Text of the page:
Fishing is the worst part of Stardew Valley.
That’s OK, because Stardew Valley is an extremely good game. On the positive — or maybe negative — side, it has an addictive 12-minute day/night cycle that regularly tricks me into playing for hours longer than I mean to. It has perfect sound effects, the music is soothing, and the storylines are touching. Being the worst part of a nearly perfect game isn’t a bad thing to be.
But, still. The fishing.
I recently bought Stardew Valley for the Nintendo Switch, after first playing on PlayStation 4. I don’t like playing as myself in games, but that’s not a problem, because I have a foolproof response to character customization. You might have heard of my preferred avatar.
His name is Ernest Hemingway, and he taught me how to fish.
Ernest Hemingway is the perfect video game character
Here are the reasons that Ernest Hemingway is the ideal video game avatar:
Picture Ernest Hemingway. Maybe you thought about a middle-aged man with a pleasant heftiness about him, dark brown hair, and a substantial mustache. Maybe you thought about an old man with an even greater, but still pleasant, heft, and a white beard.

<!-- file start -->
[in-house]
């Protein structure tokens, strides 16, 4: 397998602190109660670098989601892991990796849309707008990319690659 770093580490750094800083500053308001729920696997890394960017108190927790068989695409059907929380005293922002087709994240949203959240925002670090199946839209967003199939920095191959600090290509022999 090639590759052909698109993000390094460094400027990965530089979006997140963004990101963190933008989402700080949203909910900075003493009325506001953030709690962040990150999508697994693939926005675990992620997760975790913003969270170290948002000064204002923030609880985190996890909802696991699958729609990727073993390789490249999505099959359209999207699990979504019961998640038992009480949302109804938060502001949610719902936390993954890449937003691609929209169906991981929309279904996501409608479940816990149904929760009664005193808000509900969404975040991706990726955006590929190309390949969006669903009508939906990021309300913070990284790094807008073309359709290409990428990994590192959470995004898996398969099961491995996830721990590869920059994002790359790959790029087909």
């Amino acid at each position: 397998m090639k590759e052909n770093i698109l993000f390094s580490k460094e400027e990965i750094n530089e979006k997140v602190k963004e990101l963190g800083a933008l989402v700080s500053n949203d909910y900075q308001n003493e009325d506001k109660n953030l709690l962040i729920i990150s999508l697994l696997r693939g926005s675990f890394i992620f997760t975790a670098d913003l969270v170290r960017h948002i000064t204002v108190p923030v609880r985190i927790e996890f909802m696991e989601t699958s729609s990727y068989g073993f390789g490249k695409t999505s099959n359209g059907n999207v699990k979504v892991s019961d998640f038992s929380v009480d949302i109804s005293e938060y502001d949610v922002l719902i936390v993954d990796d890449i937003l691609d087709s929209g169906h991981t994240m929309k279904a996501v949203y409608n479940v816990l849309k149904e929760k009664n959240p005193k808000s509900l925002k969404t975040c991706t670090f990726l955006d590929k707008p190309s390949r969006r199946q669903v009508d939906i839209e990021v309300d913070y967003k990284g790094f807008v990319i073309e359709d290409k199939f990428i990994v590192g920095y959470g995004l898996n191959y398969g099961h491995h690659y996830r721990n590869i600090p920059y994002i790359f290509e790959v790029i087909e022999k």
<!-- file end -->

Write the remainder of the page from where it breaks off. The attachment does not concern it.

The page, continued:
Either way, Ernest Hemingway’s brand is strong, simple, and iconic. And there is nothing easier to replicate in a video game than a brown-haired white man with facial hair.
And yet, the Hemingway model remains flexible. Give him a beret, and that’s young Hemingway in Paris! A sailor outfit? He did love the sea! Find me a video game that does not let you customize a decent facsimile of Ernest Hemingway, and I will give you, probably, nothing in return. Don’t @ me.
Ernest Hemingway is a complex person who has been reduced to a set of stereotypes, and that makes him perfect for a video game.
If I asked you to role-play Ernest Hemingway, I bet you would know how to act. You’d role-play kind of an asshole, a brash genius, a sportsman, a man’s man. Granted, I play a more nuanced version of Hemingway than what I’ve described here, because I know him better and love him more than anyone else does. That’s my privilege.
Here is a Venn diagram I made of Ernest Hemingway’s interests and common RPG activities.
You might notice something about this Venn diagram:
That’s right, it’s 100% accurate.
Ernest and I go gaming
The first time I created the likeness of Ernest Hemingway was when I played Dream Daddy. It was 2017, I was starting to seriously engage with loving Ernest Hemingway, and I needed to make an avatar that wasn’t, ya know, me.